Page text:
Eyes Without a Face (1960)

eyes without a face

I think I’ve mentioned before that my wife is a Francophile. That means we watch a lot of French movies together. I watch a lot of French movies without her too. I watch a lot of movies. Some of them are French. Some of them are with my wife. I think we watched this one together. It is a classic. It is also a freaky horror movie.

You can read my review here.

Autumn Sonata (1978)

autumn sonata criterion bluray

I have not yet watched an Ingmar Bergman film for this year’s Foreign Film February. I really should remedy that. I bought a big boxed set of his films from the Criterion Collection a couple of years ago and haven’t begun to really scratch the surface of it. Bergman films tend to be very weighty, which sometimes makes them difficult to watch. They are often rewarding, but the effort it takes to watch them often makes me put them off. Foreign Film February is always a good excuse to make me make that effort, but I haven’t yet.


I did watch this one several years ago and reviewed it here. It is definitely a rewarding watch.

Babette’s Feast (1987)

babettes feast

In my review of this film over at Cinema Sentries I talk about how we (used) to have a monthly film night in which we invited some friends over and watched a non-English language film. Not long after writing that review my family and I moved to another state and those foreign film nights dried up. I really miss them. We tried briefly to have a regular movie night (our new set of friends in this place most likely wouldn’t take to films, not in English, sigh) but it didn’t go so well. Then COVID hit and we pretty much never have anyone over anymore.

I think I’d like to try again sometime. Maybe we should have a Midnight Cafe movie night 🙂

Until then, you can read my review here. Babette’s Feast really is a lovely film.

Wild Strawberries (1957)

wild strawberries criterion

I often think that Ingmar Bergman is the reason most Americans don’t like foreign films. Bergman often made emotionally heavy, deeply symbolic, and frankly not all that easy to watch movies. He is the epitome of the intellectual, art-house type of filmmaker that I think a lot of Americans think of when they think of foreign language films. The fact that there are all kinds of films – silly comedies, dumb action films, etc. – being made in countries that aren’t American doesn’t matter. Foreign films = inexplicable movies that only smarty-pants film critics like.

Or something. I generalize. But it is true that when I talk to my friends who don’t like foreign films they seem to think that all foreign films are European art-house films of the kind that Bergman specialized in.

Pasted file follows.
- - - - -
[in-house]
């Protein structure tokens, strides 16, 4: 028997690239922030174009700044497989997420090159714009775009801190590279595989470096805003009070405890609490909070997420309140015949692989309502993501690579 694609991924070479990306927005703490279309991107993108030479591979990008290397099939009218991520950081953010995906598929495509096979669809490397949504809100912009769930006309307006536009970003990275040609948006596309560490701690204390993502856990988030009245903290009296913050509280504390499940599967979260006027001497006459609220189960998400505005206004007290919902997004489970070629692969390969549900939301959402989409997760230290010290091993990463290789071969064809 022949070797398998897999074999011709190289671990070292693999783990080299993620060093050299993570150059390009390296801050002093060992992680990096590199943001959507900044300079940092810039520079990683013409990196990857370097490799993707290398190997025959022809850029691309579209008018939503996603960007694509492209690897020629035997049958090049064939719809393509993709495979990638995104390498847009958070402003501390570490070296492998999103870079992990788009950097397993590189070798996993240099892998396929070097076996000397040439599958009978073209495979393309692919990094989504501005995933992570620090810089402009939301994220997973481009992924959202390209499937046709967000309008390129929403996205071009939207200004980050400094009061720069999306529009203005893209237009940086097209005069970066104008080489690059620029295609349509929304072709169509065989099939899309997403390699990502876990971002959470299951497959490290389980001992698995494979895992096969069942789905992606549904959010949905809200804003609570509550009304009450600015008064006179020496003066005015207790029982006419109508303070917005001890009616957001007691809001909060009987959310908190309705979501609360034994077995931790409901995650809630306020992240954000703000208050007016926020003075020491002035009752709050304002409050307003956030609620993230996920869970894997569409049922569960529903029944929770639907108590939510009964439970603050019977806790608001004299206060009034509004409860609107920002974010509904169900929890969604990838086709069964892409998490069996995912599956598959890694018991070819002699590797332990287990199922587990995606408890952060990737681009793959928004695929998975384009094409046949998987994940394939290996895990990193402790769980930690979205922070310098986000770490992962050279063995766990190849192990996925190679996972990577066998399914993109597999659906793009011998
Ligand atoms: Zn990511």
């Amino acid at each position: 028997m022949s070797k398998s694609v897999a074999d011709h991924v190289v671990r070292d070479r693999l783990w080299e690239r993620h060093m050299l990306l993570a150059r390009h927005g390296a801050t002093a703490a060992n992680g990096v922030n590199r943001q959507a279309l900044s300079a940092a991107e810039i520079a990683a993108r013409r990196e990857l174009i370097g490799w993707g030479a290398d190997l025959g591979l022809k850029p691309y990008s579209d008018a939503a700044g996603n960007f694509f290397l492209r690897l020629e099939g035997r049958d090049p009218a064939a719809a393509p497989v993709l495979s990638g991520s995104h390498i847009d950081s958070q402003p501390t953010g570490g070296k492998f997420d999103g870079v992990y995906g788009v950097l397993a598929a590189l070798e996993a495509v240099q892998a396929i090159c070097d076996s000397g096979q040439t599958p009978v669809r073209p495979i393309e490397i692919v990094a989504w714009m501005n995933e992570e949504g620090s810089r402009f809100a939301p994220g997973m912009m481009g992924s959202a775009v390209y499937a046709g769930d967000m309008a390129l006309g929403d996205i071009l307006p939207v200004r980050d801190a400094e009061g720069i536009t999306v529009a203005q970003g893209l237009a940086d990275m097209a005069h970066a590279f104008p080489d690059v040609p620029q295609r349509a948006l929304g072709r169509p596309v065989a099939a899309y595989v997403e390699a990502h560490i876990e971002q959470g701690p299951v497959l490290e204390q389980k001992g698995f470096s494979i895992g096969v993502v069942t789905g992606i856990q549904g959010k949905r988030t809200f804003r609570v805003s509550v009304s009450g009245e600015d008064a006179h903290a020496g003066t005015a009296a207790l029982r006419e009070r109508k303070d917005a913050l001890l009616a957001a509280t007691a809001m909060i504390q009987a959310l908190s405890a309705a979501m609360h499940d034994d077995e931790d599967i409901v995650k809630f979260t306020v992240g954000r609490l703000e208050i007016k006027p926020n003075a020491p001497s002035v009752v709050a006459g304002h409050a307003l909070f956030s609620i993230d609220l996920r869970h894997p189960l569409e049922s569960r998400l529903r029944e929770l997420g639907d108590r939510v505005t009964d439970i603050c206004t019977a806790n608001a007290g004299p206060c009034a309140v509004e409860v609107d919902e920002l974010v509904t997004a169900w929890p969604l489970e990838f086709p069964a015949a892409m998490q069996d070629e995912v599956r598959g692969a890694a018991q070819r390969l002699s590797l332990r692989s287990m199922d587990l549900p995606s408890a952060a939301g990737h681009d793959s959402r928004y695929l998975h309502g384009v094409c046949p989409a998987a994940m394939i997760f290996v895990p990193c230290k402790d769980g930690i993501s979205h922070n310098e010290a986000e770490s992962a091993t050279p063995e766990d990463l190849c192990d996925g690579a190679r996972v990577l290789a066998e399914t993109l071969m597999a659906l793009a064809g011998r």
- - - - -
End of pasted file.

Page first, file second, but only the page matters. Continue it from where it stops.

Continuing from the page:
Which, is perhaps, a weird way of saying I actually love Bergman. I find most of his films to be utterly fascinating. Wild Strawberries is one of his best. Criterion released a Blu-ray of it a few years back, and I’ve got a review.

Band of Outsiders (1964)

band of outsiders criterion

Jean Luc Godard was one of the pioneers of the French New Wave. His films have been hailed as some of the greatest movies of all time, but he also has a reputation for being difficult, for making challenging, even obtuse films. So, I’m always surprised when I watch one of his movies and find them to be utterly delightful. Band of Outsiders is one of my favorites of his films (at least from what I’ve seen) and Criterion released an excellent Blu-ray of it awhile back. I wrote a review and you can read it here.

The Man Who Knew Too Much (1934)

the man who knew too much

I suppose for those who are not Alfred Hitchcock aficionados the version of The Man Who Knew Too Much they know is the one with James Stewart and Doris Day. That’s a fine film in its own right, but most people don’t realize it is a remake of a film from 1934. Both films were directed by Hitchock making him one of the few directors to ever remake themselves.

The earlier film was from the director’s British period and stars Peter Lorre in his first English language movie. It is an excellent film and a few years ago Criterion gave it a humdinger of a Blu-ray release. I reviewed it for Cinema Sentries and you can read that review here.

The Incredible Shrinking Man (1956)

incredible shrinking man

I am a complete and utter sucker for movies in which people shrink down to tiny sizes. I just love the effects of giant-sized everyday objects. The Criterion Collection recently released this cinematic adaptation of a Richard Matheson story and it has tons of fantastic special effects involving a little man up against big objects (and critters). My review can be read here.

Hiroshima Mon Amour (1959)

As I mentioned in a previous post I have been writing Blu-ray reviews for my friend’s site called Cinema Sentries. I’ve decided that I am going to start posting those reviews here. I won’t be pasting the actual reviews here as I want to give Cinema Sentries all the traffic it deserves.

First up is my review of the Criterion Collection’s excellent release of the fantastic French film Hiroshima Mon Amour.

I know this is all new and possibly weird for my site. I’ve spent ten years posting nothing but bootlegs and suddenly it is all movie reviews, and pop culture musings. I apologize if that is annoying. I really do plan on posting more bootlegs in some capacity in the near future.

Out of curiosity though, what do you all think of me suddenly talking about movies and such like?